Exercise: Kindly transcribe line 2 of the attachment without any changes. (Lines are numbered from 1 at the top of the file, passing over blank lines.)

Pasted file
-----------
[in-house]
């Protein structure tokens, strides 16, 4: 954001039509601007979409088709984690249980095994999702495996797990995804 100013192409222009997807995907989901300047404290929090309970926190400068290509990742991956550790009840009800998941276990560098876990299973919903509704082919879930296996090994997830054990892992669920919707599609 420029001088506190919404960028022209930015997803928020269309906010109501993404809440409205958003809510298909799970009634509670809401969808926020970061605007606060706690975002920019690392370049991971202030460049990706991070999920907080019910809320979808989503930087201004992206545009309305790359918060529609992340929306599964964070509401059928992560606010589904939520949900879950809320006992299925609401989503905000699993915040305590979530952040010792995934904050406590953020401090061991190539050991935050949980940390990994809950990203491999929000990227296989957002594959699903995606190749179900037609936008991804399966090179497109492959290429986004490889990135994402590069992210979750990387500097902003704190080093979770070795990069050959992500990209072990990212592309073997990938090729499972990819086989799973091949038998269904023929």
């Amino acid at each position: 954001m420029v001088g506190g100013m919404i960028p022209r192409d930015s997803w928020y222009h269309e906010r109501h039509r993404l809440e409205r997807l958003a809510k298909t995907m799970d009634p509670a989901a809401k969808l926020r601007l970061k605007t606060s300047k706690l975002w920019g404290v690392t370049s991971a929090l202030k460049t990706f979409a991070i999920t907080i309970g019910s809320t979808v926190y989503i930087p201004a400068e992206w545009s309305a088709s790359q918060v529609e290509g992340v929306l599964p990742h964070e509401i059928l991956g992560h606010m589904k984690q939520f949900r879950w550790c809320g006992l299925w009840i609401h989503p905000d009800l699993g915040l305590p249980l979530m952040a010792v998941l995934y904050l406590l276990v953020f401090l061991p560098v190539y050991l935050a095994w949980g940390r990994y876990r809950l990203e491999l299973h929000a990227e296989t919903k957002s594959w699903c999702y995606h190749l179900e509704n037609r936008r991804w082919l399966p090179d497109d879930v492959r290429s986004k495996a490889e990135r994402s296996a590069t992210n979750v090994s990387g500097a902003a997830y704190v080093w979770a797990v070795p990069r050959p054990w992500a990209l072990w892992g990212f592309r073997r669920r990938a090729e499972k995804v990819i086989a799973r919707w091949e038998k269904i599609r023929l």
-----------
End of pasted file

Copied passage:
């Protein structure tokens, strides 16, 4: 954001039509601007979409088709984690249980095994999702495996797990995804 100013192409222009997807995907989901300047404290929090309970926190400068290509990742991956550790009840009800998941276990560098876990299973919903509704082919879930296996090994997830054990892992669920919707599609 420029001088506190919404960028022209930015997803928020269309906010109501993404809440409205958003809510298909799970009634509670809401969808926020970061605007606060706690975002920019690392370049991971202030460049990706991070999920907080019910809320979808989503930087201004992206545009309305790359918060529609992340929306599964964070509401059928992560606010589904939520949900879950809320006992299925609401989503905000699993915040305590979530952040010792995934904050406590953020401090061991190539050991935050949980940390990994809950990203491999929000990227296989957002594959699903995606190749179900037609936008991804399966090179497109492959290429986004490889990135994402590069992210979750990387500097902003704190080093979770070795990069050959992500990209072990990212592309073997990938090729499972990819086989799973091949038998269904023929």